Sub-bituminous coal is a lower grade of coal that contains 35–45% carbon. The properties of this type are between those of lignite, the lowest grade of coal, and those of bituminous coal, the second-highest grade of coal.[1] Sub-bituminous coal is primarily used as a fuel for steam-electric power generation.

An American rancher holding a lump of sub-bituminous coal

Properties edit

Sub-bituminous coals may be dull, dark brown to black, soft and crumbly at the lower end of the range, to bright jet-black, hard, and relatively strong at the upper end. They contain 15-30% inherent moisture by weight and are non-coking (undergo little swelling upon heating).[2] The heat content of sub-bituminous coals range from 8300 to 11,500 BTu/lb or 19.3 to 26.7 MJ/kg. Their relatively low density and high water content renders some types of sub-bituminous coals susceptible to spontaneous combustion if not packed densely during storage in order to exclude free air flow.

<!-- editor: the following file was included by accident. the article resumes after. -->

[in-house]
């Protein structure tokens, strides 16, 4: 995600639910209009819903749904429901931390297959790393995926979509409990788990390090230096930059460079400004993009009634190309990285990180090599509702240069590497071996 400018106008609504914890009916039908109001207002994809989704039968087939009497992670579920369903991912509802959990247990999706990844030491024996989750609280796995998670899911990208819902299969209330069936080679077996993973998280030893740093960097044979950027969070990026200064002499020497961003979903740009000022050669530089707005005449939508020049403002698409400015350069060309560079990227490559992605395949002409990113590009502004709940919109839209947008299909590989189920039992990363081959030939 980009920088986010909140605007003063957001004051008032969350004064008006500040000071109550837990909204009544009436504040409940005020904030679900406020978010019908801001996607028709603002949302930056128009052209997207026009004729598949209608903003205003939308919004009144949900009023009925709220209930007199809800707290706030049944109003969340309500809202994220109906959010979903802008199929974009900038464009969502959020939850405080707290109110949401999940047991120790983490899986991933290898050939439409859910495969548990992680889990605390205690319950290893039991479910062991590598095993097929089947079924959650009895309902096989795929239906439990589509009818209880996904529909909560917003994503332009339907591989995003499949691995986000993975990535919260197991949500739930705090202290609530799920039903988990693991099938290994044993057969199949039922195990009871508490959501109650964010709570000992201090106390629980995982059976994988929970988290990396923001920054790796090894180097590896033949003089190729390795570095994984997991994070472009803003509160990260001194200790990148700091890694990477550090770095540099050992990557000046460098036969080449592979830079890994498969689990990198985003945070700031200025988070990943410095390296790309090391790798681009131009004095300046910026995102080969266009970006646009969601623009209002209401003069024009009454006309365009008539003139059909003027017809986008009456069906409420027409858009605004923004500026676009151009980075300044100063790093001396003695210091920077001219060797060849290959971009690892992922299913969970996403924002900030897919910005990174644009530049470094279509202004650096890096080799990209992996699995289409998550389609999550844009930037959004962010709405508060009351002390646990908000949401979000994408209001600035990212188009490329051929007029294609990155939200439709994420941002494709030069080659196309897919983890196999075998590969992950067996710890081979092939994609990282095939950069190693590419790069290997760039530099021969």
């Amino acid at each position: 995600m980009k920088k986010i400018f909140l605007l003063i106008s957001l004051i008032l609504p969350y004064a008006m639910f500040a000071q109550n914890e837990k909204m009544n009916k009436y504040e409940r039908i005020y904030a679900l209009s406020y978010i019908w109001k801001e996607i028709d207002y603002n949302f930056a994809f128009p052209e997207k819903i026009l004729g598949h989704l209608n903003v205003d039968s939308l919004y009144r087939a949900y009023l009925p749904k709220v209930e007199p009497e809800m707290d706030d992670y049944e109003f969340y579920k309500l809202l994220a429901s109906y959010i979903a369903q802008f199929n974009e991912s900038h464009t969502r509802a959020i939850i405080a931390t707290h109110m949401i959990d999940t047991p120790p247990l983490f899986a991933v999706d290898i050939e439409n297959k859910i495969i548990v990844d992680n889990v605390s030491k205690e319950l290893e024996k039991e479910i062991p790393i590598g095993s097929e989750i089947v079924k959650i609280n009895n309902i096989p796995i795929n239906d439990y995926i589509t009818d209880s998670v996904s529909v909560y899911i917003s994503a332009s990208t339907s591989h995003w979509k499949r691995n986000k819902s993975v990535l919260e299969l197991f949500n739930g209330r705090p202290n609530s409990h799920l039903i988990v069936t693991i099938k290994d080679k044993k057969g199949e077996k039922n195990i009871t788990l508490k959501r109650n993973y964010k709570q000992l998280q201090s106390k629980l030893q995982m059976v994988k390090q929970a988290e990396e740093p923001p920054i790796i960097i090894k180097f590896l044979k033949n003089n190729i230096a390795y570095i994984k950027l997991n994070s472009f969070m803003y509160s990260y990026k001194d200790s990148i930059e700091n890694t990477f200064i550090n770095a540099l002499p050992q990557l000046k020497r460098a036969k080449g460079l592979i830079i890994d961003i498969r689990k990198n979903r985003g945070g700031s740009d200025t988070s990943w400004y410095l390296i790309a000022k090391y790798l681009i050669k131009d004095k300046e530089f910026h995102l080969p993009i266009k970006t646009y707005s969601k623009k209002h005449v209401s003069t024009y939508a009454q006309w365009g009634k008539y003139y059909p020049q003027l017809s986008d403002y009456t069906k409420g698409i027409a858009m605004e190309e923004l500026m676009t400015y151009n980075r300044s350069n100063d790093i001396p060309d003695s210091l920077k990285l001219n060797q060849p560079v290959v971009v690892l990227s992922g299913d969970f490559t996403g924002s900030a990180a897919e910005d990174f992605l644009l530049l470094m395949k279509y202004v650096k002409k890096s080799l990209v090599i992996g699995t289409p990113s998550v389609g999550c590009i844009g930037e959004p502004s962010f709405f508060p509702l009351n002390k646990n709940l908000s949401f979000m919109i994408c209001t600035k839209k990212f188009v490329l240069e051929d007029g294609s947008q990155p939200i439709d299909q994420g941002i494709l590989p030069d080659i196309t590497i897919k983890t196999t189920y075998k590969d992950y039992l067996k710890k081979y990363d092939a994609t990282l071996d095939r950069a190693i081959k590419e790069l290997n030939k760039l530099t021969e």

Reserves edit

A major source of sub-bituminous coal in the United States is the Powder River Basin in Wyoming.

Application edit

Sub-bituminous coals, in the United States, typically have a sulfur content less than 1% by weight, which makes them an attractive choice for power plants to reduce SO2 emissions under the Acid Rain Program.

Sub-bituminous coals release large quantities of greenhouse gases when burned, compared to higher grades of coal.[3]

See also edit

References edit

  1. ^ "Coal explained". Energy Information Administration. Retrieved 2020-09-26.
  2. ^ The Babcock & Wilcox Company (2005). Steam: its generation and use. The Babcock & Wilcox Company. pp. 36–5. ISBN 0-9634570-1-2.
  3. ^ Bond, Jordan (14 July 2021). "NZ imported more than a million tonnes of 'dirty' coal last year". RNZ. Retrieved 24 September 2023.